Dog Behaviour

Sue Gilmore MA FCFBA

Dehydration in Dogs

How to keep your dog happy and healthy

The need to have water always available to your cannot be underestimated. This brief article is intended to draw attention to some of the problems that can be caused by dehydration and how simple it is to avoid them.

The body mass of dogs, like humans, is approximately 80% water. Water is essential to sustain life. It allows substances to dissolve and pass through the body; it is fundamental to virtually all the processes and chemical reactions that enable the body to function, including digestion, circulation and elimination. Water regulates body temperature through evaporation – without it serious problems may occur, including kidney and heart damage.

So how much water does a dog need? As a rough guide an 18 kilo dog would need approximately one litre of water per day. Environmental factors, level of activity and the health condition of your dog all inform the amount of water he requires on a daily basis. Dogs have sweat glands only on the nose and foot pads, which make heat dissipation quite inefficient in comparison to the human body. Dogs pant to cool themselves, stretch out on cool surfaces and seek shade in warm weather to alleviate feeling uncomfortably hot. Leave a clean bowl of water down for your dog so that he has access to it at all times and instantly you take the worry away. Dogs are great at knowing what they need, after all, their survival instincts inform their natural behaviour, for example, they eat grass to purge their intestines and nibble at selected herbs and plants in the garden to obtain nutrients that may be missing from their diets.


How do you recognize signs of dehydration? Your dog may become lethargic, have dry pale gums, constantly lick his lips or have sunken eyes; have an increased heart rate; loss of skin elasticity, for example. Give small amounts of water every few minutes. A trip to the vet in such circumstances is probably the best course of action and he may give intravenous fluids, but perhaps of equal importance, find the cause of the problem.

One of the main causes of dehydration is feeding dogs kibble food – most popular brands are kibble sprayed with oils etc., to make them smell appealing to dogs. Here’s a test you can try: measure out a cup of dog food and half-fill a bowl with water, leave for an hour or so and see just how much water has been absorbed. Now, imagine your dog eating the kibble (dry) and, in order for his food to be digested, estimate how much body fluid is required to rehydrate the food. You get the picture and understand the need for fresh water to be always available. Just for fun, try eating two dry cream crackers (maybe one will be enough!) and not having any water available to rinse your mouth….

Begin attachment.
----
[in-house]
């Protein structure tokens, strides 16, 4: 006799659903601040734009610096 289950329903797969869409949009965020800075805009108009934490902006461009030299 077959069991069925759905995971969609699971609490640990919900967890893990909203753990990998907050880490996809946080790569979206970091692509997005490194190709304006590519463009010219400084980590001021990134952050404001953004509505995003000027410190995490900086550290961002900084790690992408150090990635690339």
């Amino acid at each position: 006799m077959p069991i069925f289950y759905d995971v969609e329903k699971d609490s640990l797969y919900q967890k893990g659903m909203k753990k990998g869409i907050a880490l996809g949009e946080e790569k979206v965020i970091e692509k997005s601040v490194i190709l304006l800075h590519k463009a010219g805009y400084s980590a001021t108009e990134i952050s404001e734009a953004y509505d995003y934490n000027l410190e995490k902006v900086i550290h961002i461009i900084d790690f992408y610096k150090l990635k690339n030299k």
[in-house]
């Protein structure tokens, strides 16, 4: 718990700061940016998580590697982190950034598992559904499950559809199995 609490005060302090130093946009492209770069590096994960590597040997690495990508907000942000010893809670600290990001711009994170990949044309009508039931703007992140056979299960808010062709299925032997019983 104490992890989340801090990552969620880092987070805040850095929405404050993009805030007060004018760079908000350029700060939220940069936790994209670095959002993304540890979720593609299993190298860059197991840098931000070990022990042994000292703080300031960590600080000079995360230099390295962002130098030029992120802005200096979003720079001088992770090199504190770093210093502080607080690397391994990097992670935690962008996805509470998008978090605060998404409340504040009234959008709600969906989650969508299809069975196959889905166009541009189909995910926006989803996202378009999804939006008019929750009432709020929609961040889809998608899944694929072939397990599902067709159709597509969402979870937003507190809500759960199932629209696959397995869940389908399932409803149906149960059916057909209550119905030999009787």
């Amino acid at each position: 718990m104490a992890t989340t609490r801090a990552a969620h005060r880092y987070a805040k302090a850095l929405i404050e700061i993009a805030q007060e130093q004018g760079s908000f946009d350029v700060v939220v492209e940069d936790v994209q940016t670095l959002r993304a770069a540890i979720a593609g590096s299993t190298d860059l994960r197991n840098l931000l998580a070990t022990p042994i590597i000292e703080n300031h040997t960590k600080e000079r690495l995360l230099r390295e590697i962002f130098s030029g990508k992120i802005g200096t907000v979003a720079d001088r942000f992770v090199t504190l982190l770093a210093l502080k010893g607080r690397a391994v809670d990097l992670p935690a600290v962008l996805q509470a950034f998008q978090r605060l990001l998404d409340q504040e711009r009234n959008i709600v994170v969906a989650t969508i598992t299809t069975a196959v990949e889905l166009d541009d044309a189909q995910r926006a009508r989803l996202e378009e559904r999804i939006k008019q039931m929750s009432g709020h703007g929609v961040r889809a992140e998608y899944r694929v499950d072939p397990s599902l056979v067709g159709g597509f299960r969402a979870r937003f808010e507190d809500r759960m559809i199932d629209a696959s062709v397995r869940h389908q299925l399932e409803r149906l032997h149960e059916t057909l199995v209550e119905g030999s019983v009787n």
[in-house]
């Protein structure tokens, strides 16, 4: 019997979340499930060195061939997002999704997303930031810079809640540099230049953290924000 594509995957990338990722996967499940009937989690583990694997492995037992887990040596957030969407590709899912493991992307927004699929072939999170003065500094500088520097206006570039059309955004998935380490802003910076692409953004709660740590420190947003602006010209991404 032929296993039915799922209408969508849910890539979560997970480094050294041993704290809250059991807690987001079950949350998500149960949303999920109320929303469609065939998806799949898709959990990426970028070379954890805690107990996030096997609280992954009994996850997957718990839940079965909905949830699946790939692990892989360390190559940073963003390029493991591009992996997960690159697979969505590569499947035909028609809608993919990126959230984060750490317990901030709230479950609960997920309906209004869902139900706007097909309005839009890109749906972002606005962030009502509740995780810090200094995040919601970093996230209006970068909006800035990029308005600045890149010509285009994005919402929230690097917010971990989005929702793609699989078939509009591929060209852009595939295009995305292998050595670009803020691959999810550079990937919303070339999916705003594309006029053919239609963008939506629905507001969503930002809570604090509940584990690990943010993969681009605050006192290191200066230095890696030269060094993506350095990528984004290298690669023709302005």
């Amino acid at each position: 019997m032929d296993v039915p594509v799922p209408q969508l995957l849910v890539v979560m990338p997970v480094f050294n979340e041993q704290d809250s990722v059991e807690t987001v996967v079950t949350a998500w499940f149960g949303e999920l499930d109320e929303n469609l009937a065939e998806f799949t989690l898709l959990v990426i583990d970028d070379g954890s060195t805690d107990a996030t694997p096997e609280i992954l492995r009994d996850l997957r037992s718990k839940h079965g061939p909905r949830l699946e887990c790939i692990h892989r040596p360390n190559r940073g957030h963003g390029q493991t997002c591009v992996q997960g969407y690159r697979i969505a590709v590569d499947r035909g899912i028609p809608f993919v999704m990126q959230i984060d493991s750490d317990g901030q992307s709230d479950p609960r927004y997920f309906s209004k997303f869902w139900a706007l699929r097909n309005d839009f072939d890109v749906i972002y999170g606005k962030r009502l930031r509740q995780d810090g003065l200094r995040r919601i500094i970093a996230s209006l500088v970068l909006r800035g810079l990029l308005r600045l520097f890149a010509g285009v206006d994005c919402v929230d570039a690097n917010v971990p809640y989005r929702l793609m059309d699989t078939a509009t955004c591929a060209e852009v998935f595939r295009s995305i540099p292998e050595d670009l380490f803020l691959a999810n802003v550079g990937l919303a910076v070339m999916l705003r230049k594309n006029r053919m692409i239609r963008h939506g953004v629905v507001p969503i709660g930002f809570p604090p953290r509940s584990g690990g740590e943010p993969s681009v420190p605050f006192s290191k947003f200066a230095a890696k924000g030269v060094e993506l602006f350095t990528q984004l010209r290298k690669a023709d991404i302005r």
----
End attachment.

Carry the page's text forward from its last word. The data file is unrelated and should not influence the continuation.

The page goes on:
Dogs at risk of dehydration include older dogs, pregnant or nursing dogs, puppies, those who are ill, have diarrhoea or are vomiting, dogs without access to water or have dark coats, for example.

Prevention is better than cure (and it’s cheaper!). Ensure that your dog has access at all times to fresh water in a bowl that cannot be tipped over easily. Take plenty of water along with you when you are travelling and offer it to your dog at regular intervals, especially if you are working your dog in outdoor activities. Some dogs refuse to drink, but it may be worth checking that he has no obstruction causing him to be unable to drink. When in doubt, consult your vet.


Following the appalling news that two dogs were baked alive in a police dog handler’s car recently – the second time that this particular officer has left his dogs in a secure car without ventilation in very hot weather – it cannot be emphasized enough that if dogs are left in vehicles without adequate ventilation, a supply of water, shade and also the ability to move around to avoid direct sunlight, the consequences are obvious. Perhaps this is blindingly obvious to us as responsible dog owners, but, following a brief question and answer session with some members of my puppy class recently, they thought it was OK to leave puppy in the car unattended whilst they went into a supermarket, or whilst mum waited to collect the children from school or other activities, provided that it was for only a short time.

The police dogs mentioned above, one a puppy German Shepherd, perished within a comparatively short period during and that was before midday when the summer heat would obviously intensify. Try this: when you next reach your destination, turn the air conditioning off and wait in your car for one minute with the windows closed in full sunshine. You will stifle, but just imagine being powerless to open the door and get out, or even open a window and you will know what I mean. I now have a brief chat about dogs in hot weather during all my classes and on all behavioural visits, because what I think is basic dog care (and common sense) clearly does not cross some owners’ minds….

Sue Gilmore

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